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Re: C++ PATCH for c++/91264 - detect modifying const objects in constexpr


On Wed, Aug 14, 2019 at 02:50:13PM -0400, Jason Merrill wrote:
> On Thu, Aug 8, 2019 at 3:25 PM Marek Polacek <polacek@redhat.com> wrote:
> >
> > On Thu, Aug 08, 2019 at 11:06:17AM -0400, Jason Merrill wrote:
> > > On 8/6/19 3:20 PM, Marek Polacek wrote:
> > > > On Mon, Aug 05, 2019 at 03:54:19PM -0400, Jason Merrill wrote:
> > > > > On 7/31/19 3:26 PM, Marek Polacek wrote:
> > > > > > One of the features of constexpr is that it doesn't allow UB; and such UB must
> > > > > > be detected at compile-time.  So running your code in a context that requires
> > > > > > a constant expression should ensure that the code in question is free of UB.
> > > > > > In effect, constexpr can serve as a sanitizer.  E.g. this article describes in
> > > > > > in more detail:
> > > > > > <https://shafik.github.io/c++/undefined%20behavior/2019/05/11/explporing_undefined_behavior_using_constexpr.html>
> > > > > >
> > > > > > [dcl.type.cv]p4 says "Any attempt to modify a const object during its lifetime
> > > > > > results in undefined behavior." However, as the article above points out, we
> > > > > > aren't detecting that case in constexpr evaluation.
> > > > > >
> > > > > > This patch fixes that.  It's not that easy, though, because we have to keep in
> > > > > > mind [class.ctor]p5:
> > > > > > "A constructor can be invoked for a const, volatile or const volatile object.
> > > > > > const and volatile semantics are not applied on an object under construction.
> > > > > > They come into effect when the constructor for the most derived object ends."
> > > > > >
> > > > > > I handled this by keeping a hash set which tracks objects under construction.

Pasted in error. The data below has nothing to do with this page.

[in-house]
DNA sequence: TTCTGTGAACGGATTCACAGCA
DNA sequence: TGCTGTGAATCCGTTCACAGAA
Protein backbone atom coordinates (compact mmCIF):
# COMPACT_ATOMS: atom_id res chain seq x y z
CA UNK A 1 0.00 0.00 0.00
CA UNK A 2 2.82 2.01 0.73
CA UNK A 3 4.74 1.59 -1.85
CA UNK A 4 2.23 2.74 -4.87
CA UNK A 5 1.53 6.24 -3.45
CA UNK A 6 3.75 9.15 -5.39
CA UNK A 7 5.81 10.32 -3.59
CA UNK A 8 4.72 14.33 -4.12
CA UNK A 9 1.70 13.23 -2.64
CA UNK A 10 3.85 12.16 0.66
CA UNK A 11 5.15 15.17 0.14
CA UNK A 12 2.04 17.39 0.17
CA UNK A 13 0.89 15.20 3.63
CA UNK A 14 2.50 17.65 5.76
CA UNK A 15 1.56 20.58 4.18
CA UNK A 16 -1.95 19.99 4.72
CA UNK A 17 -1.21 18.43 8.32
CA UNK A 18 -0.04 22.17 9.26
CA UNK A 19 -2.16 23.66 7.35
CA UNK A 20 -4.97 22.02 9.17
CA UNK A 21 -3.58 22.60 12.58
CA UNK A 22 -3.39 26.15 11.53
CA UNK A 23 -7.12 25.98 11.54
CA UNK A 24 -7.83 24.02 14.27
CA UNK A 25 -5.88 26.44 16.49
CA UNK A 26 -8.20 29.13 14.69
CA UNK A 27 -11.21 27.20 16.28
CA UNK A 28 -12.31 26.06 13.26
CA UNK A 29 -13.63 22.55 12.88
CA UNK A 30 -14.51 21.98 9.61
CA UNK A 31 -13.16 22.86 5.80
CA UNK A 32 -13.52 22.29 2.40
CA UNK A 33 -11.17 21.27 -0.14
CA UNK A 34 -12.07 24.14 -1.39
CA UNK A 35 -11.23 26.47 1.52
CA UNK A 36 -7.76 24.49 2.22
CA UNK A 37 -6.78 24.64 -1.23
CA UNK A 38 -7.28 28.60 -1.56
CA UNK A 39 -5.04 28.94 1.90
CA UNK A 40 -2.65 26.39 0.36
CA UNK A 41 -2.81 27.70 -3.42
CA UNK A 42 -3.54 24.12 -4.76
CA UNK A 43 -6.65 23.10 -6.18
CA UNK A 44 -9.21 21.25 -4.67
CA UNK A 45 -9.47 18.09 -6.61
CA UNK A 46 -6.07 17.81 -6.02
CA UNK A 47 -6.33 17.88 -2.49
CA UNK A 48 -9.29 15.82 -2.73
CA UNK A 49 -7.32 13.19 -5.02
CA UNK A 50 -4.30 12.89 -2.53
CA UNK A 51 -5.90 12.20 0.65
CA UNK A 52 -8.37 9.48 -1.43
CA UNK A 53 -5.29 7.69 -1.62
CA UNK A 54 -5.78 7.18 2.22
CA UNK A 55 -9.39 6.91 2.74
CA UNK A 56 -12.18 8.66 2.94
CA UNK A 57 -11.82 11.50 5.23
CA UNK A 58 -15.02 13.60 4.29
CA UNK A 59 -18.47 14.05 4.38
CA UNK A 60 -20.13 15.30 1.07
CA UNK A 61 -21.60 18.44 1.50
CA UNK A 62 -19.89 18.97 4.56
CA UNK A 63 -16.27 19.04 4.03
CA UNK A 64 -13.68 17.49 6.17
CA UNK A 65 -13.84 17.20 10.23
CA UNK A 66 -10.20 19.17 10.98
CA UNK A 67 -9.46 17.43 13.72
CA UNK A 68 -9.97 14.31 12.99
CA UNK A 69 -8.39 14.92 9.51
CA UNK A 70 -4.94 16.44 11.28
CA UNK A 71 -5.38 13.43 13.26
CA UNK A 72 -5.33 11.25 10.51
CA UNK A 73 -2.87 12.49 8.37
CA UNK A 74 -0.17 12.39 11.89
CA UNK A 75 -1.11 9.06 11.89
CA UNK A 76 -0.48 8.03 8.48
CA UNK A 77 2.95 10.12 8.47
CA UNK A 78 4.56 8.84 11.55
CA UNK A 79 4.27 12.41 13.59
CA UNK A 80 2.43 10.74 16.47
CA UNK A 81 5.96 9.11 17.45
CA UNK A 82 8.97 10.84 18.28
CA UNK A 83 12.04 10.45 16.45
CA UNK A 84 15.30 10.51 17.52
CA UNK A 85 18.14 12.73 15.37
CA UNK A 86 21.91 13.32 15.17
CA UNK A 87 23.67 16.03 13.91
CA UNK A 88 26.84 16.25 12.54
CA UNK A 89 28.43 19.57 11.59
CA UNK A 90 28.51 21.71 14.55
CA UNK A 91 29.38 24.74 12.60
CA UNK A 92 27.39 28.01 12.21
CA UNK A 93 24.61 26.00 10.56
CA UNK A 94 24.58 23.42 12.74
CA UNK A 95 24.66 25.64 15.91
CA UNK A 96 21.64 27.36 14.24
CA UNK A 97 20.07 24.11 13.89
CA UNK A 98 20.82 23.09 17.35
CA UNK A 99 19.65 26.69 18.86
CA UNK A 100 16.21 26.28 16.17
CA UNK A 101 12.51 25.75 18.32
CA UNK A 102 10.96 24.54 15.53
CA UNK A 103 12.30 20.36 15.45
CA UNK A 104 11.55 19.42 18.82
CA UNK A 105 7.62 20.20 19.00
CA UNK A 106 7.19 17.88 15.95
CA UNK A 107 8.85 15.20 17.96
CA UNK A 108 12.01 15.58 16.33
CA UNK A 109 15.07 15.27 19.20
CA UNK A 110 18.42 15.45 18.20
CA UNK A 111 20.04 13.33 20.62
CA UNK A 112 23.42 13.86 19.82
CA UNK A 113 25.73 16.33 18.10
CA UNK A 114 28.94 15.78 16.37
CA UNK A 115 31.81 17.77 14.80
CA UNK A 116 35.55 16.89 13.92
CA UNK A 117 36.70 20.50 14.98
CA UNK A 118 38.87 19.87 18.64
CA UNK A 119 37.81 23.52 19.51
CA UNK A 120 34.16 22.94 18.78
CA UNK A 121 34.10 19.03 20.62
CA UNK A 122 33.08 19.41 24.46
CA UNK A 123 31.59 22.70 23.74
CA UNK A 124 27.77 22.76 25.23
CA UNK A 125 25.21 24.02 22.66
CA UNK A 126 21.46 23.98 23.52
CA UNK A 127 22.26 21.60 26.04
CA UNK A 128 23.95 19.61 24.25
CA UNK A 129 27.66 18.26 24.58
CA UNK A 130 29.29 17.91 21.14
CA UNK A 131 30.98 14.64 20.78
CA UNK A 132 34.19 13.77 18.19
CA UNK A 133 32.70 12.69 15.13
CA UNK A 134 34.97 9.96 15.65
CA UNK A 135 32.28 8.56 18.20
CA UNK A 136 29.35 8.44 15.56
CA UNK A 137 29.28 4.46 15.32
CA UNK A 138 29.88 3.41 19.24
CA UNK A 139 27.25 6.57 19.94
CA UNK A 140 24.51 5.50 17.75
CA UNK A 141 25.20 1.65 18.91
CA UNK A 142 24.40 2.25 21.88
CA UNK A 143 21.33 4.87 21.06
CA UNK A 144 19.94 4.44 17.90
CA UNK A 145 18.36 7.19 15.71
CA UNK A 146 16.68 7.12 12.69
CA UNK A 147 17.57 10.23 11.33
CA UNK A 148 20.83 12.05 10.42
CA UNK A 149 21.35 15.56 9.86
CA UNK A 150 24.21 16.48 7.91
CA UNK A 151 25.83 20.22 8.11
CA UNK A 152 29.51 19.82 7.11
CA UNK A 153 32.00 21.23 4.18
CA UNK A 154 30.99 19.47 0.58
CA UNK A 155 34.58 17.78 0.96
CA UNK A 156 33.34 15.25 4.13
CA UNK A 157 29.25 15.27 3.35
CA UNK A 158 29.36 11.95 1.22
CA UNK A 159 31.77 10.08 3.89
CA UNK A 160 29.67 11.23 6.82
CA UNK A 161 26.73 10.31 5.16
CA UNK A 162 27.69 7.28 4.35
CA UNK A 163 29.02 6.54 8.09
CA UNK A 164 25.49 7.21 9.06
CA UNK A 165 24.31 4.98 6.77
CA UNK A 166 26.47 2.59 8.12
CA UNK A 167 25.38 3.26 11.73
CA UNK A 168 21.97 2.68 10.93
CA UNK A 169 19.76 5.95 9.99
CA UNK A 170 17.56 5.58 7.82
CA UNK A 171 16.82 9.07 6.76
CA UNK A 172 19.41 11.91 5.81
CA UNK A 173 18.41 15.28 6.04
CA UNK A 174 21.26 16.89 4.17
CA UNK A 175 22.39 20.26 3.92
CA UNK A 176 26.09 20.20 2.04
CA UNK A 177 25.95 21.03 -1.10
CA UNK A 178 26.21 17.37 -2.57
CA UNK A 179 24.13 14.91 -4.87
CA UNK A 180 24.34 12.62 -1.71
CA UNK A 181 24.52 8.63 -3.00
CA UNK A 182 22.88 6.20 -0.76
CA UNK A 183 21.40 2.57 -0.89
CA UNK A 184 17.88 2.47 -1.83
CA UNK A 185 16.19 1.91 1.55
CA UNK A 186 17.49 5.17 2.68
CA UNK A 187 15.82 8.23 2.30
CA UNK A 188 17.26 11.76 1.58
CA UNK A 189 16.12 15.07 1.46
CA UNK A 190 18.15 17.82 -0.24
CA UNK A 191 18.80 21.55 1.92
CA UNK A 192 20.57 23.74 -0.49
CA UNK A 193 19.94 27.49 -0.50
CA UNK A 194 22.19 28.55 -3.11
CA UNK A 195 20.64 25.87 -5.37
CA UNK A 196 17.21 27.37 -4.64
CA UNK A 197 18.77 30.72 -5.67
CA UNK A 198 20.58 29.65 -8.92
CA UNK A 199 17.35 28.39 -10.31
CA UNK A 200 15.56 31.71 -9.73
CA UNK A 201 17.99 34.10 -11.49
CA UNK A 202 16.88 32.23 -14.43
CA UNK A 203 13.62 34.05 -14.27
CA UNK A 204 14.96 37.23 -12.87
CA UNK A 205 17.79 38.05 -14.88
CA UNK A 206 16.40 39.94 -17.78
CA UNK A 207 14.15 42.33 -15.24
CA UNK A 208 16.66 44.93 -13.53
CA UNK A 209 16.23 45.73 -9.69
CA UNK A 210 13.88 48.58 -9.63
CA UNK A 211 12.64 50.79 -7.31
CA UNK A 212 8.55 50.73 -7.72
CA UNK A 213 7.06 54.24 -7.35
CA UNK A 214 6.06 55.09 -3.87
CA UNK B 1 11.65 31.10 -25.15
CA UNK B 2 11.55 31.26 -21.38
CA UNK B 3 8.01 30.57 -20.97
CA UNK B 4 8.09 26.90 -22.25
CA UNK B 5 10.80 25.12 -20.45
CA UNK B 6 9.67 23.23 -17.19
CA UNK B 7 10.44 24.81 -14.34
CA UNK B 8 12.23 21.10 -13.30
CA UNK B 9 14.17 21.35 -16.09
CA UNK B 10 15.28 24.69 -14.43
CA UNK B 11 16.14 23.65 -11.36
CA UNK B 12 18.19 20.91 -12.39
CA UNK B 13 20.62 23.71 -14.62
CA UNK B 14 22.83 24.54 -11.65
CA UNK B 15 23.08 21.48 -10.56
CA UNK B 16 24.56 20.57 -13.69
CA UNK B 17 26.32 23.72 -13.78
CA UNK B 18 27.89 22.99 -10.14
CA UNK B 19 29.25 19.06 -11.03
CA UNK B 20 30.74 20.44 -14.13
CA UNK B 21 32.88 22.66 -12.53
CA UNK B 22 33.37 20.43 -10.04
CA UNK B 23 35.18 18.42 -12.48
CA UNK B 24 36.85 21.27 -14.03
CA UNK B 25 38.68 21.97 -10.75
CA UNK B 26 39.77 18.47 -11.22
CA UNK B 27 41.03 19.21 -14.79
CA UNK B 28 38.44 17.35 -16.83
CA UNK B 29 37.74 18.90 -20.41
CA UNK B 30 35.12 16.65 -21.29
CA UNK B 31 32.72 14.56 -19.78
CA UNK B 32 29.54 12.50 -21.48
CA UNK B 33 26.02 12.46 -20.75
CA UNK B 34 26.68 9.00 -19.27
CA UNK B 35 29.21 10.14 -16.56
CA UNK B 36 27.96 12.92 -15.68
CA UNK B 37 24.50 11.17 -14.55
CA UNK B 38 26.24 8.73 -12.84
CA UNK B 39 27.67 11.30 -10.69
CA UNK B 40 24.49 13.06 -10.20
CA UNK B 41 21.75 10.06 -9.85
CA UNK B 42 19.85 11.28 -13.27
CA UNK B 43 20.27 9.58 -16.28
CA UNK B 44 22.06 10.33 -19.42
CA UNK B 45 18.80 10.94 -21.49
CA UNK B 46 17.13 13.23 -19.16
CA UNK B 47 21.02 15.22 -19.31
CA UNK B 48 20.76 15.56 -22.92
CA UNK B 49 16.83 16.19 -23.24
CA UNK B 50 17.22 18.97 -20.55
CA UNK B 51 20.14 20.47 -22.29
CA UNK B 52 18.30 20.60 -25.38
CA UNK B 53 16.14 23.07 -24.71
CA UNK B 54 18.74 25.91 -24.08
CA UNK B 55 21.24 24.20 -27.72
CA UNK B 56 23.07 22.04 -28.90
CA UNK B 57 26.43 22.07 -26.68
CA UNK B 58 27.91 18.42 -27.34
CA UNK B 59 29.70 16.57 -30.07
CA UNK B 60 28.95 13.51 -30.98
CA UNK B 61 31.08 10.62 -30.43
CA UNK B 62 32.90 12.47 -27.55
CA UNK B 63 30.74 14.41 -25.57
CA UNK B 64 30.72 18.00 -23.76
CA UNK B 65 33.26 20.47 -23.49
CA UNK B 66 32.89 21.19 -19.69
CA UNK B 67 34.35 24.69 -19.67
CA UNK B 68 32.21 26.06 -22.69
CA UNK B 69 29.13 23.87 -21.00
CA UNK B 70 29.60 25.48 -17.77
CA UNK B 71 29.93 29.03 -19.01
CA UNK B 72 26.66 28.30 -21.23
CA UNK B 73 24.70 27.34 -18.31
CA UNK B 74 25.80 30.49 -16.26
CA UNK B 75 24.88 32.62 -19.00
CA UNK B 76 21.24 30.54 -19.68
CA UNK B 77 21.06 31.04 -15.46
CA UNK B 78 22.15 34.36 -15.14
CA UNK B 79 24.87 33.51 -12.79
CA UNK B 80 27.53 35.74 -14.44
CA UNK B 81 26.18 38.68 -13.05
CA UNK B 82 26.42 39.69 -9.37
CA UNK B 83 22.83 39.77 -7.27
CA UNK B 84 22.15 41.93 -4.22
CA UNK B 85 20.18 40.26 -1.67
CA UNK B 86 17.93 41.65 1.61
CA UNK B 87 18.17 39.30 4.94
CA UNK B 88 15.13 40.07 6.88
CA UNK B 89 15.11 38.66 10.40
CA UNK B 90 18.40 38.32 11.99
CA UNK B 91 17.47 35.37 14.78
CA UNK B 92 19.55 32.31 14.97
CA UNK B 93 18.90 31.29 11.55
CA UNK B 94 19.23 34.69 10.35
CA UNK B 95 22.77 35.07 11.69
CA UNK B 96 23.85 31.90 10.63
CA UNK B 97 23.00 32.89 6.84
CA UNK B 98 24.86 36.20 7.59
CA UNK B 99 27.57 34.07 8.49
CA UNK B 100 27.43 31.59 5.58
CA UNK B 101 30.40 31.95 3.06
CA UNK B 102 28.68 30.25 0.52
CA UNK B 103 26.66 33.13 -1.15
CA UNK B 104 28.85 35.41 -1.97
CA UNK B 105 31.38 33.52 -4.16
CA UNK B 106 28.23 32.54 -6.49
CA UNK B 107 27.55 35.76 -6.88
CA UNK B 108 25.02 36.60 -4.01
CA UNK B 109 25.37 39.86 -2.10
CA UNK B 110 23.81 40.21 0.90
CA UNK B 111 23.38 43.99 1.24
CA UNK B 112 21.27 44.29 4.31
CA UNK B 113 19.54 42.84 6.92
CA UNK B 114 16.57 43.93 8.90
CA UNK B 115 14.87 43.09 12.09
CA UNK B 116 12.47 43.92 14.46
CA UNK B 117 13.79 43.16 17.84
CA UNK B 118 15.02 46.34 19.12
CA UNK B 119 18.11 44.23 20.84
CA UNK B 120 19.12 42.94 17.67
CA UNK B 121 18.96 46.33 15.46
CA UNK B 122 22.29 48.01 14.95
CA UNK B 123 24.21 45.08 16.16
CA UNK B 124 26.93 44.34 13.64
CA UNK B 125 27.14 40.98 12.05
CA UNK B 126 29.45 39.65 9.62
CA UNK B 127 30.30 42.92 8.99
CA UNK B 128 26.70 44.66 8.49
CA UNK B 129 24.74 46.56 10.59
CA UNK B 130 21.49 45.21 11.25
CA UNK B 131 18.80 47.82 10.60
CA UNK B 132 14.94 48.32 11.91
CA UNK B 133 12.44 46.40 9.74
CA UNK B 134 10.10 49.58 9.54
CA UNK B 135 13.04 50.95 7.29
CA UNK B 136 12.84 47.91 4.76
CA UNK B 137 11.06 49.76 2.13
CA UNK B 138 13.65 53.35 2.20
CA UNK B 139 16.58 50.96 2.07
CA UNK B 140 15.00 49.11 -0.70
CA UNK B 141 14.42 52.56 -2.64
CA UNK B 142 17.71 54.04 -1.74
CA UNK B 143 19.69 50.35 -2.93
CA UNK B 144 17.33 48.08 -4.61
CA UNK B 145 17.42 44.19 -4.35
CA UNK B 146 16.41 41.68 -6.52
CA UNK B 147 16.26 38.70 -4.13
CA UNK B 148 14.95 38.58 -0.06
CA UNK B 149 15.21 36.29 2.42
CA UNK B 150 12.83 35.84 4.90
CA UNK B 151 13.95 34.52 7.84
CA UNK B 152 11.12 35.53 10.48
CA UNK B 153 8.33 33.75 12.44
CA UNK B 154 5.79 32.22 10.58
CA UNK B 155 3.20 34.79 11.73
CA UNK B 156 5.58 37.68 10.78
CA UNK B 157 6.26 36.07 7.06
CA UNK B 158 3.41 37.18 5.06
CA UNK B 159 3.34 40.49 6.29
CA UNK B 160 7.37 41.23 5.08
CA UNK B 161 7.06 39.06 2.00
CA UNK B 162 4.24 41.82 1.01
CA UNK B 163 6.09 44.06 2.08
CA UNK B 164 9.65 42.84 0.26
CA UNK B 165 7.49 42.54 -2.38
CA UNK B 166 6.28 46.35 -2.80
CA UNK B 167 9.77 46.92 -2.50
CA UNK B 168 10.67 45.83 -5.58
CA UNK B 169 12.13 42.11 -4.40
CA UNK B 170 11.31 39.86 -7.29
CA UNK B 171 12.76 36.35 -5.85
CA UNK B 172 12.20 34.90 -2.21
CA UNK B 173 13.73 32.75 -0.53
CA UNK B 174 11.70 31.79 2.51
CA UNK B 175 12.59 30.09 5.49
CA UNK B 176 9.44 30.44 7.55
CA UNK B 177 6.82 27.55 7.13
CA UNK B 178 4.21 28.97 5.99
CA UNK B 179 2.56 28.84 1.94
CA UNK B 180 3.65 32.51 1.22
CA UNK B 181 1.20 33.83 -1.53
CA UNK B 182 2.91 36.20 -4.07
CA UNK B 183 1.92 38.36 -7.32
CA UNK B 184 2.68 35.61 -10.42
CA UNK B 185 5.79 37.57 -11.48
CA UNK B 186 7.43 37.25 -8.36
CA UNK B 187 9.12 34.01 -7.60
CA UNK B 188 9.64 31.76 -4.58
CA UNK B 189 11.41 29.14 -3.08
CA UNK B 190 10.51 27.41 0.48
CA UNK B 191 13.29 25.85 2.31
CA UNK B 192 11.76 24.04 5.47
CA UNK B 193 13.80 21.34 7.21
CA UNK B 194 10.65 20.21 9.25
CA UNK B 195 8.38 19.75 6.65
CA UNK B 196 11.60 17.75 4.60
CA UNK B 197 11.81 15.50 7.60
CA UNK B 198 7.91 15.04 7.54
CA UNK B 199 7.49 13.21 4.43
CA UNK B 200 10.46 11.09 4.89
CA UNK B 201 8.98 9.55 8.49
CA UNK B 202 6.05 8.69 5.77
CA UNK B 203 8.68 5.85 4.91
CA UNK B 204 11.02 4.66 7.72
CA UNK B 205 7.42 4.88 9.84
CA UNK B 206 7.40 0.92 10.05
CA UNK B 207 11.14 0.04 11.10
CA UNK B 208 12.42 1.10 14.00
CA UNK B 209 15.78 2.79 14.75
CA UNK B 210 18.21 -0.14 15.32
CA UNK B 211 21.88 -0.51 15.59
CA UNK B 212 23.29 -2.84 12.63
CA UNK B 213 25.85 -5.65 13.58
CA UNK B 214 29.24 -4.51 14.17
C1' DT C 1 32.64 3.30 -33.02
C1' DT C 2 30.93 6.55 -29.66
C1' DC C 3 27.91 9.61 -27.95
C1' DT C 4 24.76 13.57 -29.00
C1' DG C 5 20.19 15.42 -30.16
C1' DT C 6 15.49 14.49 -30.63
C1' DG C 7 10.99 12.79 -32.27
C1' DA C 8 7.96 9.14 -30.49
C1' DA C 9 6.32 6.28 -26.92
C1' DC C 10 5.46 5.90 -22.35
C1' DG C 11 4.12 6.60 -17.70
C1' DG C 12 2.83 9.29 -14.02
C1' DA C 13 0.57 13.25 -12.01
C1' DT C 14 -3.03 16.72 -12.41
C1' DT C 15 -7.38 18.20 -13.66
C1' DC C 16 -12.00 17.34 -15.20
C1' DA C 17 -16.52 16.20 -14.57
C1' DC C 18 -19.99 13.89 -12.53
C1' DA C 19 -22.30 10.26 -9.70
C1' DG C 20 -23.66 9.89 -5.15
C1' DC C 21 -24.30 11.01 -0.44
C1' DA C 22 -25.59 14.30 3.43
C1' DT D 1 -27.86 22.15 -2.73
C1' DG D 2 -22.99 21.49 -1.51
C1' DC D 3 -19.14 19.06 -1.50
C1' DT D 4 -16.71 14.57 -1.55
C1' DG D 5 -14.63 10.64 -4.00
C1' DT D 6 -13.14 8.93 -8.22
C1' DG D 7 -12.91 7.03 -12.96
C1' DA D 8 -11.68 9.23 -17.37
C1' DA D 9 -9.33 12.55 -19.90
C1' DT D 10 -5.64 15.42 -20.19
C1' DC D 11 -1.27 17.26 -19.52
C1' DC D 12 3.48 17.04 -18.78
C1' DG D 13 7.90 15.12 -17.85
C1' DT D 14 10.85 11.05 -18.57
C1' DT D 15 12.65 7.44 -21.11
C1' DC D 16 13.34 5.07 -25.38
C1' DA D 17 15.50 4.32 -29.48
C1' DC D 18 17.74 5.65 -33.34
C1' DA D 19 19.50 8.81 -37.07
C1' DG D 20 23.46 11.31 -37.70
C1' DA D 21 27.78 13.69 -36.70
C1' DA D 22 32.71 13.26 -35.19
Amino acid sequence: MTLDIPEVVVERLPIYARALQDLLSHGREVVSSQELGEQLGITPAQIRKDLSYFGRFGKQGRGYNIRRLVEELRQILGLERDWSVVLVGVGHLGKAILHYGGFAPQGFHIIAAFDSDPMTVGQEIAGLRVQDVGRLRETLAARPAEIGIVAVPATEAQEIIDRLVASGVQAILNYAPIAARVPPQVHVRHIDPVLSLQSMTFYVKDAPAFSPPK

> > > > > > I considered other options, such as going up call_stack, but that wouldn't
> > > > > > work with trivial constructor/op=.  It was also interesting to find out that
> > > > > > the definition of TREE_HAS_CONSTRUCTOR says "When appearing in a FIELD_DECL,
> > > > > > it means that this field has been duly initialized in its constructor" though
> > > > > > nowhere in the codebase do we set TREE_HAS_CONSTRUCTOR on a FIELD_DECL as far
> > > > > > as I can see.  Unfortunately, using this bit proved useless for my needs here.
> > > > >
> > > > > > Also, be mindful of mutable subobjects.
> > > > > >
> > > > > > Does this approach look like an appropriate strategy for tracking objects'
> > > > > > construction?
> > > > >
> > > > > For scalar objects, we should be able to rely on INIT_EXPR vs. MODIFY_EXPR
> > > > > to distinguish between initialization and modification; for class objects, I
> > > >
> > > > This is already true: only class object go into the hash set.
> > > >
> > > > > wonder about setting a flag on the CONSTRUCTOR after initialization is
> > > > > complete to indicate that the value is now constant.
> > > >
> > > > But here we're not dealing with CONSTRUCTORs in the gcc sense (i.e. exprs with
> > > > TREE_CODE == CONSTRUCTOR).  We have a CALL_EXPR like Y::Y ((struct Y *) &y),
> > > > which initializes the object "y".  Setting a flag on the CALL_EXPR or its underlying
> > > > function decl wouldn't help.
> > > >
> > > > Am I missing something?
> > >
> > > I was thinking that where in your current patch you call
> > > remove_object_under_construction, we could instead mark the object's value
> > > CONSTRUCTOR as immutable.
> >
> > Ah, what you meant was to look at DECL_INITIAL of the object we're
> > constructing, which could be a CONSTRUCTOR.  Unfortunately, this
> > DECL_INITIAL is null (in all the new tests when doing
> > remove_object_under_construction), so there's nothing to mark as TREE_READONLY :/.
> 
> There's a value in ctx->values, isn't there?

Doesn't seem to be the case for e.g.

struct A {
  int n;
  constexpr A() : n(1) { n = 2; }
};

struct B {
  const A a;
  constexpr B(bool b) {
    if (b)
      const_cast<A &>(a).n = 3; // { dg-error "modifying a const object" }
    }
};

constexpr B b(false);
static_assert(b.a.n == 2, "");

Here we're constructing "b", its ctx->values->get(new_obj) is initially
"{}".  In the middle of constructing "b", we construct "b.a", but that
has nothing in ctx->values.

Marek


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